Mercedes’ E-Class continues its rehabilitation after emerging from the trauma of poor quality, faltering reliability and potentially compromised residuals.

Although product development managers at Stuttgart maintain that the process of righting those predominantly electronic wrongs has been underway since 2003, the seventh generation of this enduring fleet seller should exorcise that trauma.

E equals evolution, with no major cosmetic makeover. Louvred headlamp eyebrows, a more assertive grille, re-sculpted bumpers and LED parking lights freshen up the middleweight cruiser’s appearance.

More importantly, half (some 2000) of the E-Class’s predominantly under-the skin components have been replaced or revised.

The familiar interior now features a four-spoke steering wheel, new air-conditioning controls, plus fresh colours and fabrics to make the cabin less clubby and drab.

Regaining cast-iron durability involved exhaustive testing for multiple layers of electronics. The “testing, driving, testing, driving” routine covered 3.4 million miles and used 1000 independent German company car drivers.

Hostile consumer feedback and recalls have resulted in the Sensotronic brake-by-wire system being abandoned, replaced by the S-Class’s adaptive braking format.

More power and torque is available across the engine range, with little or no trade-off in fuel economy.

This extends from the supercharged 2.1-litre petrol Kompressor with 136PS, via 170PS 2.2-litre and 224PS 3.2-litre CDi units up to the new 5.5-litre V8 E500 (388PS) and its street-racing alter-ego, the 6.3-litre 513PS E63 AMG.

In terms of CO2 emissions, the 220CDi manual is 11g/km cleaner, while the 320CDi is unchanged, and the E500 brings its rating down from 280g to 273g, but the uprated E63 AMG does little to save the planet with emissions of 431g/km.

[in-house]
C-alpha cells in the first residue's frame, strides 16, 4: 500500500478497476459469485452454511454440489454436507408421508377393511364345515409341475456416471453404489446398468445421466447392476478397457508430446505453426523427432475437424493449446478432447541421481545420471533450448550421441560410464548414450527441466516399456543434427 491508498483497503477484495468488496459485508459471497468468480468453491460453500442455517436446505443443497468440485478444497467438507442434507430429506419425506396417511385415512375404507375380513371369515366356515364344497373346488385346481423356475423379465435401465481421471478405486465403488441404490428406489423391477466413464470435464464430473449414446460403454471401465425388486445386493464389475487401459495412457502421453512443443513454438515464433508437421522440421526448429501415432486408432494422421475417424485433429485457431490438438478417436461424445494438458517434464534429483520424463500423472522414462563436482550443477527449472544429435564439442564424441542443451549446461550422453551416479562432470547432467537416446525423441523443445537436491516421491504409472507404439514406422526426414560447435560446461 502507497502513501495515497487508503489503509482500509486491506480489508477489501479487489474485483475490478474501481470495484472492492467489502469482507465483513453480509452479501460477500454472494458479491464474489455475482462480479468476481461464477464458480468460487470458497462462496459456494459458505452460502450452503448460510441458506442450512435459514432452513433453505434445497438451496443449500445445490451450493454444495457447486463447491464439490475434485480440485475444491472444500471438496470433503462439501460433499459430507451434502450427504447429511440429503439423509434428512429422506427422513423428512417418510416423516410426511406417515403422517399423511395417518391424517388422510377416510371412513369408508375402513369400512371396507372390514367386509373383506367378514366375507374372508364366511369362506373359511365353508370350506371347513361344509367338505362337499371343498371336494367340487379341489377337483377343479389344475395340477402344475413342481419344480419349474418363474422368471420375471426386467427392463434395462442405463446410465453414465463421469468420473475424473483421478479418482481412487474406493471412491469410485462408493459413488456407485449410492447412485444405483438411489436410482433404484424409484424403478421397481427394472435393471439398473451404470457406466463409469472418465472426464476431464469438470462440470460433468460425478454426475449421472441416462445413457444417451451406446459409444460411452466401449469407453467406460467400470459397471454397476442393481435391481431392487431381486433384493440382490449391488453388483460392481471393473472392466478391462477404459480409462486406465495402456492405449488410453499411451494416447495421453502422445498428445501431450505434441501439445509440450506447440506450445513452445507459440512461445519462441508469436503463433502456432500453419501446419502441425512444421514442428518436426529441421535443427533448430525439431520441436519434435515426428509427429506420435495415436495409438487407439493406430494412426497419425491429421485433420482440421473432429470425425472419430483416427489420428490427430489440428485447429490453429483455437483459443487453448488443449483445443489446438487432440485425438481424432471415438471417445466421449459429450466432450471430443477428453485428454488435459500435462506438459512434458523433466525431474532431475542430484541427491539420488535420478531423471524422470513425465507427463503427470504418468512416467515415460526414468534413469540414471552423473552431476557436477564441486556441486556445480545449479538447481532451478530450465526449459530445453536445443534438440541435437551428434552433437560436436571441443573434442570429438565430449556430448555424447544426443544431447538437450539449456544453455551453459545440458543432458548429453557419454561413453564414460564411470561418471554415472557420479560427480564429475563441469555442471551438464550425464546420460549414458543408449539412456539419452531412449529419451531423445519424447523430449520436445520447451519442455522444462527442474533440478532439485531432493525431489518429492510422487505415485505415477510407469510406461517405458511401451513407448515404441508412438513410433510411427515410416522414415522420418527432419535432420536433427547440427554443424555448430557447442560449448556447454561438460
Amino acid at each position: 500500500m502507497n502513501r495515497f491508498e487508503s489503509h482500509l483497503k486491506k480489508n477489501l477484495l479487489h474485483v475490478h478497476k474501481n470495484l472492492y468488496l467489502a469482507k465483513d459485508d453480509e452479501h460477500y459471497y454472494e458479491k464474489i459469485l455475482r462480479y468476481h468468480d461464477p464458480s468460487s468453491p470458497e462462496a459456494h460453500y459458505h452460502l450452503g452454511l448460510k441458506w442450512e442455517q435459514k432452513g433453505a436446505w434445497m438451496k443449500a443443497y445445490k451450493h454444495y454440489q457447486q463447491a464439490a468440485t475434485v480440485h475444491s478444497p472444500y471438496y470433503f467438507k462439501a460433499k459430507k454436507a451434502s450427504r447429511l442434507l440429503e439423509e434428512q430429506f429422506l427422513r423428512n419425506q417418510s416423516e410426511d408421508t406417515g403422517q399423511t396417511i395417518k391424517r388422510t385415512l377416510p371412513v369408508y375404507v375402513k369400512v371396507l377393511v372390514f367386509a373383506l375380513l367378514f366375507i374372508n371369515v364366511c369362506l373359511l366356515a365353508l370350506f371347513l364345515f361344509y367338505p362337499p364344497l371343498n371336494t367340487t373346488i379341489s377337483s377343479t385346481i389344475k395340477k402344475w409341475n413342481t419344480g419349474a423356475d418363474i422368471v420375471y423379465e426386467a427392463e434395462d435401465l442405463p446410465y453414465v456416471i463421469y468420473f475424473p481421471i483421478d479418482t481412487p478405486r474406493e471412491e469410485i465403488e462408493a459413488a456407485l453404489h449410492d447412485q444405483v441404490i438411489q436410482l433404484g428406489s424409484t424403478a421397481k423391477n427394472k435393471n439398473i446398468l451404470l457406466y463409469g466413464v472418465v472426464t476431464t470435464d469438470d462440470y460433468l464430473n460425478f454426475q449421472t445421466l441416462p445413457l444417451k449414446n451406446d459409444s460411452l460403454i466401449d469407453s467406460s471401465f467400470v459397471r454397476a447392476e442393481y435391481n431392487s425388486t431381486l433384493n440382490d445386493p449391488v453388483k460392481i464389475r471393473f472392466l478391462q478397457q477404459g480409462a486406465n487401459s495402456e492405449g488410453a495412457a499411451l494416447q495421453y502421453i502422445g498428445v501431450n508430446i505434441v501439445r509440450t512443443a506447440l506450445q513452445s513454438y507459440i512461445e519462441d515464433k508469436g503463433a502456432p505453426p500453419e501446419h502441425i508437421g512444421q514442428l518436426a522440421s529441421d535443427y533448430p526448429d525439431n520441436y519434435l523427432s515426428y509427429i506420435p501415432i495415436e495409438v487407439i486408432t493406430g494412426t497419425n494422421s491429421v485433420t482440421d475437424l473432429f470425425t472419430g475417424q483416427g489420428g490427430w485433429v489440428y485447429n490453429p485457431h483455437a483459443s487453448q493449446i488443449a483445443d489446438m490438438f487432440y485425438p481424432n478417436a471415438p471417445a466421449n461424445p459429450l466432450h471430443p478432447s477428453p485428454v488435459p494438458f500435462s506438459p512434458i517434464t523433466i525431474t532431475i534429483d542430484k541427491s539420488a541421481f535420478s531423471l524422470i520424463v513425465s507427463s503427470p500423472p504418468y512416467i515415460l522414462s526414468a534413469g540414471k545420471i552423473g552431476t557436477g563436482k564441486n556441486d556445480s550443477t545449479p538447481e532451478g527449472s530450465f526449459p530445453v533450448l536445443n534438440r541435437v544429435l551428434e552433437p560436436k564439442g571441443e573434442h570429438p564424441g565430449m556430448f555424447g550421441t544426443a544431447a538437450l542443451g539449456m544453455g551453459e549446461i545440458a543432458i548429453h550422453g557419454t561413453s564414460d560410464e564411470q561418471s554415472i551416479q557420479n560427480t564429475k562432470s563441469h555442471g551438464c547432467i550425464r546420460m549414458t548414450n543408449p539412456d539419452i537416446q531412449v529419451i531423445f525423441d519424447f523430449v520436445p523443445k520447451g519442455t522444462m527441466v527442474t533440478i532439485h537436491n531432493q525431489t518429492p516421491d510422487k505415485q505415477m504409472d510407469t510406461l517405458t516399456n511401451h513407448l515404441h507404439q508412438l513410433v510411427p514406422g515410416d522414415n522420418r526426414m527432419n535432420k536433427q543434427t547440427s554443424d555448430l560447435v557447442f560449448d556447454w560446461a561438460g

Underpinning these upgrades is a more taut and responsive chassis, with particular attention paid to improving steering precision and feel.

We covered most miles in the 320 CDi saloon, the favourite among fleet users, who make up around half of the E-Class’s sales. It will cost £36,895, a £625 hike justified by additional safety equipment and myriad technical improvements.

The enhanced engine and standard seven-speed auto ‘box combine to provide genuinely seamless changes. Manual operation of the sequential lever induces a satisfying un-diesel-like raucous exhaust note.

The benchmark 62mph comes up in 6.8 seconds and the nominal maximum speed is 155mph.

Our test car had the £1800 optional air suspension with three electronic damper settings. It curtails body roll, but the firmest setting threatens to loosen fillings over even mildly ridged surfaces, and the straight-ahead steering feel is still a bit vague.

A brief run in the 4-cylinder 220CDi demonstrated that its 170PS may match BMW’s 2.0-litre engine for power but it lacks its rival’s sparkle and elasticity.

Mercedes is commendably fitting the Pre-Safe collision anticipation system as standard across the range. Sensors trigger a procedure before an accident happens, closing windows and sunroof, pre-tensioning seat belts and setting seats in the optimum impact position. Little wonder its new electronics-testing regime is so rigorous.